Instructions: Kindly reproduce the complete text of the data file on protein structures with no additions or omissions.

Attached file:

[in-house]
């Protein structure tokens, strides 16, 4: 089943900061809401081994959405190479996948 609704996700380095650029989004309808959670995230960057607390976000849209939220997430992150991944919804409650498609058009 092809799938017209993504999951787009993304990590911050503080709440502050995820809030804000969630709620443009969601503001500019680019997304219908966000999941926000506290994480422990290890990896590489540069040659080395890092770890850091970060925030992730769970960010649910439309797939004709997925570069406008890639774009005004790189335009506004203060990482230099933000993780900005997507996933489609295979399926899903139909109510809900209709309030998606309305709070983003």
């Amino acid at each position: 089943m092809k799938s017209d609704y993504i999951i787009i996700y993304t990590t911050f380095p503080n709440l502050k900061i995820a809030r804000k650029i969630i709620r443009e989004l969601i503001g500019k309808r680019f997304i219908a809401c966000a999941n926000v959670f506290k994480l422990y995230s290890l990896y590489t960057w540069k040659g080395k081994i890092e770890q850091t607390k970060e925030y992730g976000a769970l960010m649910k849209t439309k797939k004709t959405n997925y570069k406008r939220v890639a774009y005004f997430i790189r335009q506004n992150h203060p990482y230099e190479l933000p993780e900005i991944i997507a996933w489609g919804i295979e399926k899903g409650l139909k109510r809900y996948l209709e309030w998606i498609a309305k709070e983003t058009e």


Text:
[in-house]
């Protein structure tokens, strides 16, 4: 089943900061809401081994959405190479996948 609704996700380095650029989004309808959670995230960057607390976000849209939220997430992150991944919804409650498609058009 092809799938017209993504999951787009993304990590911050503080709440502050995820809030804000969630709620443009969601503001500019680019997304219908966000999941926000506290994480422990290890990896590489540069040659080395890092770890850091970060925030992730769970960010649910439309797939004709997925570069406008890639774009005004790189335009506004203060990482230099933000993780900005997507996933489609295979399926899903139909109510809900209709309030998606309305709070983003």
């Amino acid at each position: 089943m092809k799938s017209d609704y993504i999951i787009i996700y993304t990590t911050f380095p503080n709440l502050k900061i995820a809030r804000k650029i969630i709620r443009e989004l969601i503001g500019k309808r680019f997304i219908a809401c966000a999941n926000v959670f506290k994480l422990y995230s290890l990896y590489t960057w540069k040659g080395k081994i890092e770890q850091t607390k970060e925030y992730g976000a769970l960010m649910k849209t439309k797939k004709t959405n997925y570069k406008r939220v890639a774009y005004f997430i790189r335009q506004n992150h203060p990482y230099e190479l933000p993780e900005i991944i997507a996933w489609g919804i295979e399926k899903g409650l139909k109510r809900y996948l209709e309030w998606i498609a309305k709070e983003t058009e």